Some former Bombers, Lions and Braves may have it in the back of their minds that Pasco is a dangerous place.
Depending on when you graduated from high school, that might have been true at the time.
But it's not any more.
Statistics show Pasco's crime rate is below both state and national averages. In fact, it's the lowest it has ever been.
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That speaks volumes.
It says that law enforcement is fighting back -- and winning. The hard work by police on the north side of the Columbia River has created a safer community.
Lingering anxiety about Pasco from the old days needs to be let go.
It wasn't too long ago that Pasco's reputation for crime stretched beyond the Tri-Cities and across the Northwest. The dangers were often exaggerated, but the impression of Pasco as a tough town wasn't entirely undeserved.
Things have changed for the better in recent years, but reputations can be hard to shed. Even when the facts prove otherwise, people often stick with long-held beliefs.
Anyone who has had to live down the label they were tagged with in high school can relate. Just ask the former nerd turned successful entrepreneur. It's hard to change perceptions.
Given enough time and effort, however, circumstances can change for the better.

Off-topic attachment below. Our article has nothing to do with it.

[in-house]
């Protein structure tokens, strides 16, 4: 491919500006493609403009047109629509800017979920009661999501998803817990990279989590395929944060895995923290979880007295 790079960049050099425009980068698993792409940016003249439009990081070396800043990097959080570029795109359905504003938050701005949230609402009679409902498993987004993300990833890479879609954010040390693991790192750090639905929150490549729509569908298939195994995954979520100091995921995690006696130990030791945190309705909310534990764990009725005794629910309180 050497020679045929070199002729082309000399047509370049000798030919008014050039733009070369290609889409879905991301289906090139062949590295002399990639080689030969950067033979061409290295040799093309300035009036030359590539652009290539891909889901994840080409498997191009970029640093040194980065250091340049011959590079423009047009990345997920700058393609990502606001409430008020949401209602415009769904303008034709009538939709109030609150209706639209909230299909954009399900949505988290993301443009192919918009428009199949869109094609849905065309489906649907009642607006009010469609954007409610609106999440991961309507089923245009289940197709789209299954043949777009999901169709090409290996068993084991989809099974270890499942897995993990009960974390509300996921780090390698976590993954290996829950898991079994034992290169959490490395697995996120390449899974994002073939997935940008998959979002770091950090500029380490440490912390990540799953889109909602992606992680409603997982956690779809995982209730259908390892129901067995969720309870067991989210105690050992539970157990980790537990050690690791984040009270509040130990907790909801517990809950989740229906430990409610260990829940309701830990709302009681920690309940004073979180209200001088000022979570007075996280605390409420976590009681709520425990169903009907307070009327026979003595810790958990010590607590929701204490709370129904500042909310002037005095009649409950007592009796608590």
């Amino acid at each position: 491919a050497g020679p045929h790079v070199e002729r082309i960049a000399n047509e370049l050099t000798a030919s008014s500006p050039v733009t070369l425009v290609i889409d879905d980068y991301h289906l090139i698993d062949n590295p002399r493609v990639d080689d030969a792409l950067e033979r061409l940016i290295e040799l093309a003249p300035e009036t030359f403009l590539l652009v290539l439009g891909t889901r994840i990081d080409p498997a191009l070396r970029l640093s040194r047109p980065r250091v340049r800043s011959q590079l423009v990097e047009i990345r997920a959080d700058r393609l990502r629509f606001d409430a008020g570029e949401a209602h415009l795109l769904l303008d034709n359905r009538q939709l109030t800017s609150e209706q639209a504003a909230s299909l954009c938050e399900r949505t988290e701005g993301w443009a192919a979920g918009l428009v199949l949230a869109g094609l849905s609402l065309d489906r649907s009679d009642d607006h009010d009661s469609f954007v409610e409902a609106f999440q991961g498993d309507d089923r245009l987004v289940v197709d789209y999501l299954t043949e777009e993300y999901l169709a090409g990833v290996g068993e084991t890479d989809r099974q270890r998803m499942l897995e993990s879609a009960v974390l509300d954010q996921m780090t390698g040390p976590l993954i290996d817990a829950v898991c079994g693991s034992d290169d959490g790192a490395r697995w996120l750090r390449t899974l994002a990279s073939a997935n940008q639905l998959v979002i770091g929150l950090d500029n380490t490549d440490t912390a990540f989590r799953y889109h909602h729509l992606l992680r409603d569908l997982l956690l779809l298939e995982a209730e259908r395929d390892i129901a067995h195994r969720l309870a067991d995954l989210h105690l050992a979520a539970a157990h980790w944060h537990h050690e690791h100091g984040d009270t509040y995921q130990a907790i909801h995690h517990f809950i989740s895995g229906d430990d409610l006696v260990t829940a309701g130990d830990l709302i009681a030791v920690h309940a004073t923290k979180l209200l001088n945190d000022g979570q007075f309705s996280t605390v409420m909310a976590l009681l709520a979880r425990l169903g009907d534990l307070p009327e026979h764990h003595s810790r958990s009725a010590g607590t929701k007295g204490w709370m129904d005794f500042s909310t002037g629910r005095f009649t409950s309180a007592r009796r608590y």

In the case of Pasco's crime rate, time has been an ally.
Police Chief Denis Austin tells us that Pasco's crime rate peaked in 1988. That year, there were 158 victims per 1,000 people.
Just over 20 years later, that overall crime rate is down to 32 victims per 1,000 people.
That's an 80 percent decrease in crime, and it's worth noting.
Major crimes like homicide, rape, robbery, assault, burglary, theft, auto theft and arson are tracked by law enforcement agencies across the nation and reported annually to the FBI.
Reports issued this month show major crimes were down 3 percent. It was the second year in a row that Pasco's major crime rate has dipped.
Pasco's overall crime rate of 32 per 1,000 residents is even more impressive. Compared with the state average of 43 per 1,000 residents and the national average of 37 crimes per 1,000 residents, Pasco's numbers are encouraging.
All of the police agencies in the Mid-Columbia are working hard to combat crime. Most are doing a good job.
Pasco police deserve a special pat on the back because they've had more to overcome than most of our communities.
However, these laudatory remarks should not be construed as indicating the work is done and everyone can rest easy.
Pasco has worked hard to control and reduce its crime rate, but it is a big job. As police get smarter and tougher, so do the gangs and other criminals. It's a tug-of-war that requires constant vigilance.
The positive trend could easily be reversed if the community ever loses its focus. And nobody wants that.